Today I took a photograph of the Lily of the Valley growing at the back of my husband’s allotment plot. I had noticed the plants the day before and they had reminded me of the garden I lived in as a young child. The same day my parents gave me some more family photographs to add to my growing collection. They have been sorting through their photograph albums for some time now because I had expressed an interest in putting together a simple family history. It has been very much a work in progress in my thoughts rather than a realised project. I needed to find something that could work in tangent to the task to motivate me. I think linking to a poetry prompt which I shall forward to both a poetry stanza group and another two groups I belong to using social media tools and email will work.


What prompted me to begin

The photographs came in a smart, shiny blue box. I thought as they handed me the box that it would contain chocolates. I was a little disappointed but not for long. The photographs themselves are not particularly interesting but a couple of lines from a poem came to my mind as I walked home with them.

What will survive of us is love


What will survive of us is love.

This is the last line from Philip Larkin’s, “An Arundel Tomb“. In these days, as I now refer to them, in these Covid-19 days when so much art and cultural happenings are going digital, I wonder about touch and tangibles things such as tombs, heirlooms and souvenirs. What place or future do keepsakes or physical archives have now?


This week’s theme

Is walking.

The rhythm, the place you are going, the watching of someone else, perhaps you recall trying to walk with crutches after an accident or teaching a child or laughed at the way competitive walkers wiggle their hips. It might be the walk you do every day or the shuffle walk in a supermarket queue.


I took my parents shopping to them during my hour of daily exercise. I walked through East Park. My local park. When I realised that the purple box contained photographs I asked if any were of Holtby Close. That is the first place I remember as home. Mrs Green lived next door to us. In her garden was a border full of Lily of the Valley. It was dense and always felt damp. I knew this as I often had to retrieve tennis balls from the leaves. Even though I would see the place the ball landed it was never found at that spot. Mrs Green’s daughter Marchelle baby sat sometimes. She must have been at university. I was around five years old and was fascinated by the way she put her hands in her jeans with the palms facing outwards so are arms looked twisted. I would have liked to include a photograph of Holtby Close, but I am not sure I can get there and back here in an hour.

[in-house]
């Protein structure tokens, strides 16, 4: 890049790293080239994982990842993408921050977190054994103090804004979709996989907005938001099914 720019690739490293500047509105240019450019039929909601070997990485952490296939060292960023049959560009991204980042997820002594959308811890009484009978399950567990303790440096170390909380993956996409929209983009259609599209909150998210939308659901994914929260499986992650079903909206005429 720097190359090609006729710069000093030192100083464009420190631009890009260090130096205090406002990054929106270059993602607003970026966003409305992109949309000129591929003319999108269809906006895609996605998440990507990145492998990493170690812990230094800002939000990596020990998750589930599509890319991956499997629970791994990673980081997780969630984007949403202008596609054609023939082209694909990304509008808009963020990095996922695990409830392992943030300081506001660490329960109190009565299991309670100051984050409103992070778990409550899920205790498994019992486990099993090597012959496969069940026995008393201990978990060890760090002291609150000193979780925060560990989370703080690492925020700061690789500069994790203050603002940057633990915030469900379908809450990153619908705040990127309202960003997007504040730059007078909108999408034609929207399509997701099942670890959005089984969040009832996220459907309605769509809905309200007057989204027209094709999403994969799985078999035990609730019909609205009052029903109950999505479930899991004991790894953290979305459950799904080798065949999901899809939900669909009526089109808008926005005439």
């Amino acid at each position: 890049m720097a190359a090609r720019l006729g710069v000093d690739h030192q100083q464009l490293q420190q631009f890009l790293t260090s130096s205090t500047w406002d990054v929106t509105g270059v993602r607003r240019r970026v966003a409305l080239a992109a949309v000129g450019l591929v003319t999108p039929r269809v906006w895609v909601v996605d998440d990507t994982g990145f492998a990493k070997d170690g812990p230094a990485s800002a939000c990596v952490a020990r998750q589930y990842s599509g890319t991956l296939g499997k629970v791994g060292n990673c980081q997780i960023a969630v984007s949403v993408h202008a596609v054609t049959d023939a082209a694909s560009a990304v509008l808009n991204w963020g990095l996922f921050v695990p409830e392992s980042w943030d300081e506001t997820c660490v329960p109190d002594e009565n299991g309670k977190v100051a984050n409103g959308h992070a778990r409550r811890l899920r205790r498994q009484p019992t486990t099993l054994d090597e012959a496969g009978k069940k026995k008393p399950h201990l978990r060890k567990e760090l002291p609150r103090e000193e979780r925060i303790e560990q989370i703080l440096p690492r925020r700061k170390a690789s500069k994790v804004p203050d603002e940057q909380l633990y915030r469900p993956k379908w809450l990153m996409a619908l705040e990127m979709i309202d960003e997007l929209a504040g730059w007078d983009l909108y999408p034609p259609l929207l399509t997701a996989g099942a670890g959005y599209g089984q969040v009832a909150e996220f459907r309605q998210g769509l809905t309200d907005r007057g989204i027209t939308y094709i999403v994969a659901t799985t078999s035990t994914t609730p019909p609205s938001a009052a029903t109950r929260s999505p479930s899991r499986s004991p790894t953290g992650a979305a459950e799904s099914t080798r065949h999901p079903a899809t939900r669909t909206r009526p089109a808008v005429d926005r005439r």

The poem that follows is by Alison McVety from her collection The Night Trotsky Came to Stay.

How you can know a place

and not. How you can know it
through your feet, through the pitch
and crack of pavement, through games;
their stones and sticks,
through hopscotch numbers
scratched on flags with chalk or coal.
Through the clip of ropes on kerbs,
The tap on grids, through the clap of hands,
The toll of dustbin lids, the spark
Of stud boots. Through Messerscmidt
And Spitfire arms, strobed or flecked
With rationed sun. How you can see a thing,
Defined through shadows,
The twitch of nets, the very thick of it.
Through the snatch and flare
Of two fags lit with the same match,
Through the warden’s bawl
to put that bloody light out,
to shut the flaming door. How one shell
can re-shape the place you know,
shift a shelter three feet north,
so you dig for the man in the tin hat
in the wrong place. And how
when they lift your father,
caked in dust, there are no cuts,
no bruises. This is how a man drowns
in earth, this is how you know a place.

You can see how McVety uses the word through repeatedly in this poem. It steps through the poem keeping a regular pace. Today Captain Tom Moore has been celebrated as he reached his hundredth birthday and a staggering amount of money raised by his walking around his garden. Is references to behaviour in the blitz comparable to our shielding and social distancing?


Watch here Neiel Israel -reading “When a Black Man Walks” for a different view of walking


read “When a Black Man Walks” here.


We are in the fifth week of what is referred to as lock down. Life is becoming for us routine. The imagining of the future is beginning. We are thinking about how we will meet people when this pandemic is still active, while this virus is still without containment other than social distancing and hand washing.